Judge sets appeal hearings in Sklyarov case

The case of Russian programmer Dmitry Sklyarov, charged with violating copyright law by writing software that strips copy and use restrictions out of Adobe Systems Inc. e-books, crept forward Monday as dates were set next year for a pair of hearings.

Judge Ronald Whyte of the U.S. District Court in San Jose, California, scheduled a March 4 hearing on an appeal of Sklyarov's indictment on the issue of U.S. jurisdiction over the case, according to Sklyarov's attorney, John Keker. On April 1, Whyte will hear another appeal challenging the constitutionality of the 1998 Digital Millennium Copyright Act (DMCA), under which Sklyarov was charged, the attorney said.

Keker said he will argue at the first hearing that the U.S. government's extraterritorial jurisdiction does not extend to the circumstances in this case. He declined to provide any details about the appeal concerning the DMCA, but said it will involve references to the First Amendment to the U.S. Constitution, which protects freedom of expression, as well as other issues.

Sklyarov, a Russian citizen, was arrested in July at the end of the Def Con hacker conference in Las Vegas, where he had given a presentation on e-book security. He was charged with violating the Digital Millennium Copyright Act (DMCA), which makes it a crime to traffic in tools or information designed to circumvent copy control schemes for encrypted content.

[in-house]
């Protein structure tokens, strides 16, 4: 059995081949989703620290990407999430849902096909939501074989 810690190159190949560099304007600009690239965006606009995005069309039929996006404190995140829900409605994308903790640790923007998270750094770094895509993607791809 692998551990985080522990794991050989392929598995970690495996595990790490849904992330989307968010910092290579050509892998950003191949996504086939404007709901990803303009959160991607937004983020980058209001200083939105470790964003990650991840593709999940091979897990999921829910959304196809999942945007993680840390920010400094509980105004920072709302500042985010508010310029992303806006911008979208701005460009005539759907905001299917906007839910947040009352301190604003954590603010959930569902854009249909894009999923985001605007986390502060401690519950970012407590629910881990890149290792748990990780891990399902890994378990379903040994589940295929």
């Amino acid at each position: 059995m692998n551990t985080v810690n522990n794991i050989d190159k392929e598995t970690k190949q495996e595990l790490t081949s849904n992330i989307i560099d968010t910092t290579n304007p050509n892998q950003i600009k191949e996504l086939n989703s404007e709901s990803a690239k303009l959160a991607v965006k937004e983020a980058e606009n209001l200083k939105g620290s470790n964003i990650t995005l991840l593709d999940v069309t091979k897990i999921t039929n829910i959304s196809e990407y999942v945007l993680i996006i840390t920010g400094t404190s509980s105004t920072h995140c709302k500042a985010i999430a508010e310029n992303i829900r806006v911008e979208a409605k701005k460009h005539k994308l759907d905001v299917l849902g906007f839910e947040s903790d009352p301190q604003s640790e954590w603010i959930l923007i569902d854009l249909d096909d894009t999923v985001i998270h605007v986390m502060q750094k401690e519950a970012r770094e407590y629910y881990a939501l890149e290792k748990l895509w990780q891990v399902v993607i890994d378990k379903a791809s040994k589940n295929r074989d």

Sklyarov is the author of Advanced eBook Processor, an application that strips copy and use restrictions out of Adobe Systems Inc. e-books, and allows them to be printed, backed up and read aloud by a computer, all features not enabled in the standard Adobe e-book. Though the DMCA makes such an act illegal in the United States, the same activity is legal in Russia, where users are allowed to make backup copies of such material.

Though he was arrested at the behest of Adobe, the company later changed its mind and called for his release. The office of the U.S. Attorney for the Northern District of California decided to prosecute anyway. Adobe has denied any responsibility towards the 26-year-old programmer. A conspiracy charge was added to the original count, meaning that if convicted Sklyarov could face up to 25 years in prison and a US$2.25 million fine. He was released on $50,000 bail in early August.

Sklyarov's arrest sparked weeks of protests in dozens of cities worldwide.

The DMCA, which is expected to be at the heart of Sklyarov's trial, has been a key tool of prosecutors in other court cases also. It was central to the DeCSS (De-Contents Scramble System) case, which tested the legality of posting code for descrambling DVDs (digital versatile discs) on the Internet.

The DMCA was also used by the recording and digital music industries to suppress publication of a paper by a Princeton University professor about weaknesses in certain digital music protection plans.

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